Career Connect

Career Connect’s research into careers provision for home educated young people is due to be published in peer-reviewed journal, British Journal of Guidance & Counselling.

Setting new benchmarks for the provision of careers support for home educating families: findings from action research” will feature in the academic journal, to be published by Taylor and Francis.

The article features in a special edition titled Praxis in Careers Guidance and Counselling.

The number of families in England choosing to withdraw their children from school has grown significantly since 2016.

Career Connect’s research explores the reasons for withdrawing from school and the subsequent access that these young people have to Careers Education, Information, Advice and Guidance (CEIAG).

Opting for short-term solutions

In 2016, an estimated 37,500 young people were being home educated (ADSC, 2016). By 2018, this had risen to 58,000, and then further to an estimated 115,542 young people during the 2020/21 academic year (ADSC, 2021).

Career Connect’s Gary Mundy (Director of Research), Karen Parry (Chief Operations Officer) and Sarah Vaughan (Senior Operations Manager) present findings from action research with home educating young people, parents/carers, staff from Career Connect, staff from schools and colleges, and staff from six local authorities.

They conclude that a growing number of families opt for home education as a short-term solution to broader challenges, while often lacking awareness of the long-term consequences.

Missing out on valuable careers guidance and planning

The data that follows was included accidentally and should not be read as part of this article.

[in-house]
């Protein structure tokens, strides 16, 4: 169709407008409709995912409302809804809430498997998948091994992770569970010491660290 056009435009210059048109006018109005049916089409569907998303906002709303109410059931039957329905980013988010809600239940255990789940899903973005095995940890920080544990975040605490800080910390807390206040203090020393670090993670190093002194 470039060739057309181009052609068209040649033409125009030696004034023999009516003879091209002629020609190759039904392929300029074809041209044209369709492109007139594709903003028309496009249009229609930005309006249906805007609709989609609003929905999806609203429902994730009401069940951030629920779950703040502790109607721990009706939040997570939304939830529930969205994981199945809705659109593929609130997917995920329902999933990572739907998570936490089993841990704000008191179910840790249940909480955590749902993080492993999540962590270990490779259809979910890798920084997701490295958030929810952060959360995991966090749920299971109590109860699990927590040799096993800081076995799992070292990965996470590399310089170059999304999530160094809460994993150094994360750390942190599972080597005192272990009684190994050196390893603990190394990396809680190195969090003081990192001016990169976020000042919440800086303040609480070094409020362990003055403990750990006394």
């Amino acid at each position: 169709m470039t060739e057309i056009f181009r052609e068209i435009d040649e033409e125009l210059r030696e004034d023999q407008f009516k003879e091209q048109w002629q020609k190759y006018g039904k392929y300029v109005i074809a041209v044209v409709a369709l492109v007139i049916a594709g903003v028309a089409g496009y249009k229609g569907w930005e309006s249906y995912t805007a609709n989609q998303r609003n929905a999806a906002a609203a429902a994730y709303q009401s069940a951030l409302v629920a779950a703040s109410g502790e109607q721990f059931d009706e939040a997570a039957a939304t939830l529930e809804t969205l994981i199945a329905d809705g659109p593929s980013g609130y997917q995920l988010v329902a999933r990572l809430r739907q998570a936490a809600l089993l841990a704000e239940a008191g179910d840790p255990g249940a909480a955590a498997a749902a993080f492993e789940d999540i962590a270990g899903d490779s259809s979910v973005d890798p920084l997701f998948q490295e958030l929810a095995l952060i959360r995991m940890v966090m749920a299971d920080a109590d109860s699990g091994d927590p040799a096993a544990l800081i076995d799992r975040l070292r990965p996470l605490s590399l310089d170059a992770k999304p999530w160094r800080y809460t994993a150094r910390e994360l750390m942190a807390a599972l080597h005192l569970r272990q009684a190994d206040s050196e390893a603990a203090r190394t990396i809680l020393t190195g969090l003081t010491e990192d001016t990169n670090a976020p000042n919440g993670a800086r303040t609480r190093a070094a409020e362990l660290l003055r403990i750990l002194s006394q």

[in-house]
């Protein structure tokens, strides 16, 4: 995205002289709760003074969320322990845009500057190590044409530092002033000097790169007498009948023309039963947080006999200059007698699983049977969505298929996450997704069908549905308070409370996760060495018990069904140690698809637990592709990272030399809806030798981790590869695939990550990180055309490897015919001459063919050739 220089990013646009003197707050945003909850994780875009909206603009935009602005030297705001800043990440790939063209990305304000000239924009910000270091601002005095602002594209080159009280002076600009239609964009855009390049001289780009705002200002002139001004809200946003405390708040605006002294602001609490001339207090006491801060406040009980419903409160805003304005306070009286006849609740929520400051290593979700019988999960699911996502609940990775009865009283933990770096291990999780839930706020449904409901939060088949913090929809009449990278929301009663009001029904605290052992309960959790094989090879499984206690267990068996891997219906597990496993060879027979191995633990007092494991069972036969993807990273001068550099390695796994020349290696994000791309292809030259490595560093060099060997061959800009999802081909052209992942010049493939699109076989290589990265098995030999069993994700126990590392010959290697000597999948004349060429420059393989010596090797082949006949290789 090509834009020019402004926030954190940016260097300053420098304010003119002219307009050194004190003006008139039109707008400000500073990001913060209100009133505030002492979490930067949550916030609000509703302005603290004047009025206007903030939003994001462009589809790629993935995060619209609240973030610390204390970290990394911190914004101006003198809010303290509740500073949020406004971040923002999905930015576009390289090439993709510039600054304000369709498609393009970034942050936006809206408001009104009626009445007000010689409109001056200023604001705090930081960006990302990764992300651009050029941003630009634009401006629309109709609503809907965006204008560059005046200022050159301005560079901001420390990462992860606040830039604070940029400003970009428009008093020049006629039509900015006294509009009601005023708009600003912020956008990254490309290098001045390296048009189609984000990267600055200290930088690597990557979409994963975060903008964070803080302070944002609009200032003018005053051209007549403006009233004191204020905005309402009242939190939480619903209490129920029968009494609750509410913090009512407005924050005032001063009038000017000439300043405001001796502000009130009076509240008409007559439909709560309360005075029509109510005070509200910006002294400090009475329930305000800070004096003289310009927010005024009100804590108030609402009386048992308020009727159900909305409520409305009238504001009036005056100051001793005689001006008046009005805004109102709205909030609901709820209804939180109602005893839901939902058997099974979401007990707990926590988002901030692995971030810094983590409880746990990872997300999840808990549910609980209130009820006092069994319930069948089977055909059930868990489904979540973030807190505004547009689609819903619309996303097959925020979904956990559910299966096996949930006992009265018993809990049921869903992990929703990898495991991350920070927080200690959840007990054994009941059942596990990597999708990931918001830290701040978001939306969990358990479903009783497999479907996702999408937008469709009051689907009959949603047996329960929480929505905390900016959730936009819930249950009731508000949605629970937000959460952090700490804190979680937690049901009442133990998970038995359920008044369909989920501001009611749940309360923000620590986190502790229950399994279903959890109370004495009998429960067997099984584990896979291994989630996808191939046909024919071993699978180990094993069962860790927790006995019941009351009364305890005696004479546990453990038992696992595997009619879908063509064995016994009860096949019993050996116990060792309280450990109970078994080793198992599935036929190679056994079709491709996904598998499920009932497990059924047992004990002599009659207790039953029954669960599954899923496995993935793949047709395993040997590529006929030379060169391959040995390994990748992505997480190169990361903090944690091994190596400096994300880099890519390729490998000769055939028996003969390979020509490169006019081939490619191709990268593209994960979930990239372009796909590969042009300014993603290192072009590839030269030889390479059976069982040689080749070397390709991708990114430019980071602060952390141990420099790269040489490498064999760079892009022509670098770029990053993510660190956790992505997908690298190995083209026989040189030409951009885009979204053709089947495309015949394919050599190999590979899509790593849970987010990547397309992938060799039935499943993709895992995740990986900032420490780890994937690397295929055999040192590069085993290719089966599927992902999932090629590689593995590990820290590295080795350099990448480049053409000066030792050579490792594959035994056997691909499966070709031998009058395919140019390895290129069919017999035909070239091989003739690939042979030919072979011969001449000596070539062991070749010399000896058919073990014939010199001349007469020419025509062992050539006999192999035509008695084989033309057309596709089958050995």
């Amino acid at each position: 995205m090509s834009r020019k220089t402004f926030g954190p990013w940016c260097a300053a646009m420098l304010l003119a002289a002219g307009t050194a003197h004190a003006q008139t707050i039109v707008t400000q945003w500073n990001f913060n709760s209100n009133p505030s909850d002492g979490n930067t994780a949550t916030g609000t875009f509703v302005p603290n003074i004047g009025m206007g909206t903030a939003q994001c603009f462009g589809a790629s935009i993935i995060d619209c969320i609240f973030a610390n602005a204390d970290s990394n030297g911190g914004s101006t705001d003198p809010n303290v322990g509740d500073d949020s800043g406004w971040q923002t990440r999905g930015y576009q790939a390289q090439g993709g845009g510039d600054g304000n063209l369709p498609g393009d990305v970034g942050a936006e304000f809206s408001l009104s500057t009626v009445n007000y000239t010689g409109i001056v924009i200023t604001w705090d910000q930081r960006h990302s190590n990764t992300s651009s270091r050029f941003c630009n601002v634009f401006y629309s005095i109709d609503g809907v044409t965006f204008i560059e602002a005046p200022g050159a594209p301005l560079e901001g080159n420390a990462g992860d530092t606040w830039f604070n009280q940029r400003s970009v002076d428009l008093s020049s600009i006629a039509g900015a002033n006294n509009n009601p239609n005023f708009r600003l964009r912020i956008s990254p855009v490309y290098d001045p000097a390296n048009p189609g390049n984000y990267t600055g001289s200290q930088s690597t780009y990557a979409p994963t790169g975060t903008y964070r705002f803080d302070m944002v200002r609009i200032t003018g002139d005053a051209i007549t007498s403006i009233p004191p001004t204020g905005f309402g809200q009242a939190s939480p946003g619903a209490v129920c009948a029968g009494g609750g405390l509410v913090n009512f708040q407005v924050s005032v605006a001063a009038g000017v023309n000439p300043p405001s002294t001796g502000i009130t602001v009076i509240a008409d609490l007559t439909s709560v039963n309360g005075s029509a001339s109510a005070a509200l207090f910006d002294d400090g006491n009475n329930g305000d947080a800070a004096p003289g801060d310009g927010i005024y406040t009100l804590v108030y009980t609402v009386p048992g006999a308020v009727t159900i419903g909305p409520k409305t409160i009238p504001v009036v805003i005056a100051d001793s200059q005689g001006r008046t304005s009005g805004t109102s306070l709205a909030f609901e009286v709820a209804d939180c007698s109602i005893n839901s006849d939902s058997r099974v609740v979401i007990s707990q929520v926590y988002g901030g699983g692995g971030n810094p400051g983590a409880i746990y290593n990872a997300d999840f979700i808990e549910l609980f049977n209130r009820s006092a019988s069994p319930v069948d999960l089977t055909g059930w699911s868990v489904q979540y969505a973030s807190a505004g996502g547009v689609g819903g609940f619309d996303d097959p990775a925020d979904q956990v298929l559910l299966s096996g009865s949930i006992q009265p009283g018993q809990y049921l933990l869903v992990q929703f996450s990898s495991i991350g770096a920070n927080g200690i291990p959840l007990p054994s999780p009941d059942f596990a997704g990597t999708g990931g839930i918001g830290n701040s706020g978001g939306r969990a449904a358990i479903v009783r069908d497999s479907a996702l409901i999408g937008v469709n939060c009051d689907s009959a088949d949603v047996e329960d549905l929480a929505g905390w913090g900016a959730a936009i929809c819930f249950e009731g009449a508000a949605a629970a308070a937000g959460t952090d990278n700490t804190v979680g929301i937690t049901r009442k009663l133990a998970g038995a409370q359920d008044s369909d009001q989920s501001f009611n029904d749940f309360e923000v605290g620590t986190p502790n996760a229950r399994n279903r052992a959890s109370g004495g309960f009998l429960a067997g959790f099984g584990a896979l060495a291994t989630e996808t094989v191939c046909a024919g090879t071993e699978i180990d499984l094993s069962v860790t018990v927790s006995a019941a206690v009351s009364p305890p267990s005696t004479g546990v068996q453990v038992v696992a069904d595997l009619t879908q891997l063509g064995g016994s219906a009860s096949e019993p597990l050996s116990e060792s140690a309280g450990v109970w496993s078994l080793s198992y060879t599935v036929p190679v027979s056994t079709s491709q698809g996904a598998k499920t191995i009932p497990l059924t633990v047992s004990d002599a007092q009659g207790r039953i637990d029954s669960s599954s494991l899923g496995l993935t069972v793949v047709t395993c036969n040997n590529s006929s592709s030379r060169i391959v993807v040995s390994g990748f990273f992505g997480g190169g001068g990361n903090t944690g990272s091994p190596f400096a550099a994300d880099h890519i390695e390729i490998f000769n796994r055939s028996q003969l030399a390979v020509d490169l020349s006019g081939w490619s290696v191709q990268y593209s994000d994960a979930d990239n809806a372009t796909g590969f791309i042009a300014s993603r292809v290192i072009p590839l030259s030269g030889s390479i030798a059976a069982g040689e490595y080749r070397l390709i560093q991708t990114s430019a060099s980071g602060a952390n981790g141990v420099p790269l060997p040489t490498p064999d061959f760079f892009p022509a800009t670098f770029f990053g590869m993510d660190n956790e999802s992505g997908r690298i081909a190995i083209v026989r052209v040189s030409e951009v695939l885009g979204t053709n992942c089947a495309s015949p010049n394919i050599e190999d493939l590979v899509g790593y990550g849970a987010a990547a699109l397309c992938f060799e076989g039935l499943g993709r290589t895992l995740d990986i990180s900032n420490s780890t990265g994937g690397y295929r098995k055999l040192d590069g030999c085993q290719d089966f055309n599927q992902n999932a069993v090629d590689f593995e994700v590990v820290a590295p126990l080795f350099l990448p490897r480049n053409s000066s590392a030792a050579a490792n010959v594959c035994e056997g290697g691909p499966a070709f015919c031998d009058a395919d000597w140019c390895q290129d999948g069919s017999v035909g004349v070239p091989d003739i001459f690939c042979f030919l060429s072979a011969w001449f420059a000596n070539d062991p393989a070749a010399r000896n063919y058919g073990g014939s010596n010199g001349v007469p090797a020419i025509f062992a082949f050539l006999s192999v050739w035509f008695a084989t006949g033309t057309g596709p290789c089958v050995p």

National quality benchmarks for CEIAG provision in schools in England do not apply to provision outside of school, meaning that home educated young people can miss out on valuable careers guidance and planning for post-16 pathways.

The research notes that this near absence of professional careers support exacerbates  other challenges of being outside of mainstream school and poses a major risk to the long-term life outcomes for those young people.

Gary Mundy, Director of Research for Career Connect said: “This article recognises a major gap in the provision of careers support for young people educated at home. Our research, while exploring some of the reasons why people home educate, highlights the urgent need to provide the right provision. We know that for many, especially those who feel they have no choice but to de-register a child from school, the lack of support available can come as a shock.

“Access to good careers education, information and guidance has a significant impact on a young person’s career pathway and social mobility. We are calling on the government to invest in provision to support home educated young people to prepare for their futures.”

Read our previous research on Elective Home Education:


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